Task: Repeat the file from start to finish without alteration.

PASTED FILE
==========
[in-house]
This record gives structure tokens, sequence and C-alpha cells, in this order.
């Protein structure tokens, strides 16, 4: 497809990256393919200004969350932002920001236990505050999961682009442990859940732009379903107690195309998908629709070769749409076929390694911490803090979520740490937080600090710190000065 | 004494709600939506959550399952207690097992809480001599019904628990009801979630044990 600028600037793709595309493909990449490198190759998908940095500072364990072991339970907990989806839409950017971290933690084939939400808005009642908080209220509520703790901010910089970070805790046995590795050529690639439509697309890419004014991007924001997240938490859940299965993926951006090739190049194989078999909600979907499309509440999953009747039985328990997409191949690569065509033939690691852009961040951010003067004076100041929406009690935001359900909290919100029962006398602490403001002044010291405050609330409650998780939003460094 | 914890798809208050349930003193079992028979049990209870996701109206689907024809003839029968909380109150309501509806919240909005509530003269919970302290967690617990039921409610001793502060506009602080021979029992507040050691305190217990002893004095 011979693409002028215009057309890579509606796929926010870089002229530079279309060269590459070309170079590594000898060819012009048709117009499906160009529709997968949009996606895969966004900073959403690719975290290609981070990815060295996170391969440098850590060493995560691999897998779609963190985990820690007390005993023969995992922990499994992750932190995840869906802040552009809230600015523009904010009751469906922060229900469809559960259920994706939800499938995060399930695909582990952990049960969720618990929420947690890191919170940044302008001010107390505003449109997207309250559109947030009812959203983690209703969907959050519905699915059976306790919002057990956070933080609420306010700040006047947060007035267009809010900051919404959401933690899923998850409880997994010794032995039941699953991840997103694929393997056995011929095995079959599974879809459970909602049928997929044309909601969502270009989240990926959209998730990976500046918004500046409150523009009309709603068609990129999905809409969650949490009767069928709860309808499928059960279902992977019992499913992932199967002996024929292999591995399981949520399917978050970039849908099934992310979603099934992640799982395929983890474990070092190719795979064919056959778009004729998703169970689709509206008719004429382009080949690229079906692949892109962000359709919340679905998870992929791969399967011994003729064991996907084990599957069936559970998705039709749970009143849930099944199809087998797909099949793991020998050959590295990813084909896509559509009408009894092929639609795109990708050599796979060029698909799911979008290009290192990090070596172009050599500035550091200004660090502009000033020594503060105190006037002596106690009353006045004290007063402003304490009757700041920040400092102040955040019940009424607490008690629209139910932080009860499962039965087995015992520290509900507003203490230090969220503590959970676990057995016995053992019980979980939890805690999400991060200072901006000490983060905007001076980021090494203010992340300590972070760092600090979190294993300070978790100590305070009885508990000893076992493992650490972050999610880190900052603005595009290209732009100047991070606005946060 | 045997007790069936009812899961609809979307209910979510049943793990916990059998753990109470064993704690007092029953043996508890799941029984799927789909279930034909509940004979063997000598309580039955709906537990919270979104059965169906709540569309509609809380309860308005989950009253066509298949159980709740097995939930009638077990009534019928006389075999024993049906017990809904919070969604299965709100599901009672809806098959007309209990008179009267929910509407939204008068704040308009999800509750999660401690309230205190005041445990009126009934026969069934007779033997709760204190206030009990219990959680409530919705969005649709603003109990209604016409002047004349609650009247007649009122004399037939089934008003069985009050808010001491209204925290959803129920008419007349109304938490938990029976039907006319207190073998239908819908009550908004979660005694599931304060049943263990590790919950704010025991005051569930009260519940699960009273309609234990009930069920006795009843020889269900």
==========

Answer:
[in-house]
This record gives structure tokens, sequence and C-alpha cells, in this order.
């Protein structure tokens, strides 16, 4: 497809990256393919200004969350932002920001236990505050999961682009442990859940732009379903107690195309998908629709070769749409076929390694911490803090979520740490937080600090710190000065 | 004494709600939506959550399952207690097992809480001599019904628990009801979630044990 600028600037793709595309493909990449490198190759998908940095500072364990072991339970907990989806839409950017971290933690084939939400808005009642908080209220509520703790901010910089970070805790046995590795050529690639439509697309890419004014991007924001997240938490859940299965993926951006090739190049194989078999909600979907499309509440999953009747039985328990997409191949690569065509033939690691852009961040951010003067004076100041929406009690935001359900909290919100029962006398602490403001002044010291405050609330409650998780939003460094 | 914890798809208050349930003193079992028979049990209870996701109206689907024809003839029968909380109150309501509806919240909005509530003269919970302290967690617990039921409610001793502060506009602080021979029992507040050691305190217990002893004095 011979693409002028215009057309890579509606796929926010870089002229530079279309060269590459070309170079590594000898060819012009048709117009499906160009529709997968949009996606895969966004900073959403690719975290290609981070990815060295996170391969440098850590060493995560691999897998779609963190985990820690007390005993023969995992922990499994992750932190995840869906802040552009809230600015523009904010009751469906922060229900469809559960259920994706939800499938995060399930695909582990952990049960969720618990929420947690890191919170940044302008001010107390505003449109997207309250559109947030009812959203983690209703969907959050519905699915059976306790919002057990956070933080609420306010700040006047947060007035267009809010900051919404959401933690899923998850409880997994010794032995039941699953991840997103694929393997056995011929095995079959599974879809459970909602049928997929044309909601969502270009989240990926959209998730990976500046918004500046409150523009009309709603068609990129999905809409969650949490009767069928709860309808499928059960279902992977019992499913992932199967002996024929292999591995399981949520399917978050970039849908099934992310979603099934992640799982395929983890474990070092190719795979064919056959778009004729998703169970689709509206008719004429382009080949690229079906692949892109962000359709919340679905998870992929791969399967011994003729064991996907084990599957069936559970998705039709749970009143849930099944199809087998797909099949793991020998050959590295990813084909896509559509009408009894092929639609795109990708050599796979060029698909799911979008290009290192990090070596172009050599500035550091200004660090502009000033020594503060105190006037002596106690009353006045004290007063402003304490009757700041920040400092102040955040019940009424607490008690629209139910932080009860499962039965087995015992520290509900507003203490230090969220503590959970676990057995016995053992019980979980939890805690999400991060200072901006000490983060905007001076980021090494203010992340300590972070760092600090979190294993300070978790100590305070009885508990000893076992493992650490972050999610880190900052603005595009290209732009100047991070606005946060 | 045997007790069936009812899961609809979307209910979510049943793990916990059998753990109470064993704690007092029953043996508890799941029984799927789909279930034909509940004979063997000598309580039955709906537990919270979104059965169906709540569309509609809380309860308005989950009253066509298949159980709740097995939930009638077990009534019928006389075999024993049906017990809904919070969604299965709100599901009672809806098959007309209990008179009267929910509407939204008068704040308009999800509750999660401690309230205190005041445990009126009934026969069934007779033997709760204190206030009990219990959680409530919705969005649709603003109990209604016409002047004349609650009247007649009122004399037939089934008003069985009050808010001491209204925290959803129920008419007349109304938490938990029976039907006319207190073998239908819908009550908004979660005694599931304060049943263990590790919950704010025991005051569930009260519940699960009273309609234990009930069920006795009843020889269900």